Discrimination complaints flood disability cases

Rose-Mary Haufiku

People with disabilities face an array of challenges traversing daily barriers, but must also overcome discrimination on many levels. The government now regularly receives complaints and requests for intervention.

Highlighting the multiple forms of discrimination against persons with disabilities in a panel discussion on February 24, the Deputy Minister of Disability Affairs, Alexia Manombe-Ncube, explained how persons with disabilities suffer due to their disability , race and sex.

Multiple forms of discrimination means discrimination against a person on the basis of more than one ground. The Deputy Minister revealed that people with disabilities are often victims of discrimination and that at least three people report being victims of discrimination on a daily basis.

She explained that discrimination makes it more difficult to participate in daily life. It can affect educational and employment opportunities and limit social interactions.

“Awareness raising is a key aspect in combating these discriminatory practices,” Manombe-Ncube suggested. Conscious people are less likely to discriminate. If disability concerns are mainstreamed in all offices, ministries, organizations and institutions, it will open people’s minds and hearts.

The president of the association of the deaf, Beata Armas, agreed with Manombe-Ncube that people with disabilities face discrimination, adding that the majority of their problems are related to education. She said they too want to be educated but cannot because of their disability.

Armas further stated that their problems have existed for years and nothing has been done to solve them until now. She also said that they sometimes want to study to become nurses or doctors, but are always told that they cannot because of their disability.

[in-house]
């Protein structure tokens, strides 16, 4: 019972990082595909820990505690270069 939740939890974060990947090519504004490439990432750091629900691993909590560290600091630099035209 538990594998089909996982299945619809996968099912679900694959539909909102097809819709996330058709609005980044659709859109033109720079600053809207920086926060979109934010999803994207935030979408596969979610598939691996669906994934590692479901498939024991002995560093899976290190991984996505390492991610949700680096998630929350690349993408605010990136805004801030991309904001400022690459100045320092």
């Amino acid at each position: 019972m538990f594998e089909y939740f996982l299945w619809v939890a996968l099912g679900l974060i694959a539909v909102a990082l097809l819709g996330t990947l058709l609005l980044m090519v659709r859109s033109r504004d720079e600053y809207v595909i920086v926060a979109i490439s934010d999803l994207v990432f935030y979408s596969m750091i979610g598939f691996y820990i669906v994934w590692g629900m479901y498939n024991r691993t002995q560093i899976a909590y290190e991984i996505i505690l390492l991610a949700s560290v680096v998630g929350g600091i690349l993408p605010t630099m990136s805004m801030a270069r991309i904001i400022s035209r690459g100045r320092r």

“You will find disabled people who may want to become a nurse, but then they will say to you: no, you have a disability, how would you learn or how would you become a nurse or why would you want to become a nurse if you are disabled”, she said.

She said they face challenges not only in the education sector but also in the job market. She said that in most cases, people with disabilities are not considered for leadership positions in companies and are instead relegated to menial jobs.

“You will never find a person with a disability in a leadership position, often we are given junior jobs and sometimes we are qualified, we have the skills, we have the experience but yet we will not get any senior positions in an organizational chart” , Armas said.

She said that in Namibia, most organizations only hire people who are not disabled. Consequently, they feel isolated and discriminated against wherever they go.

2022-03-07 Staff reporter

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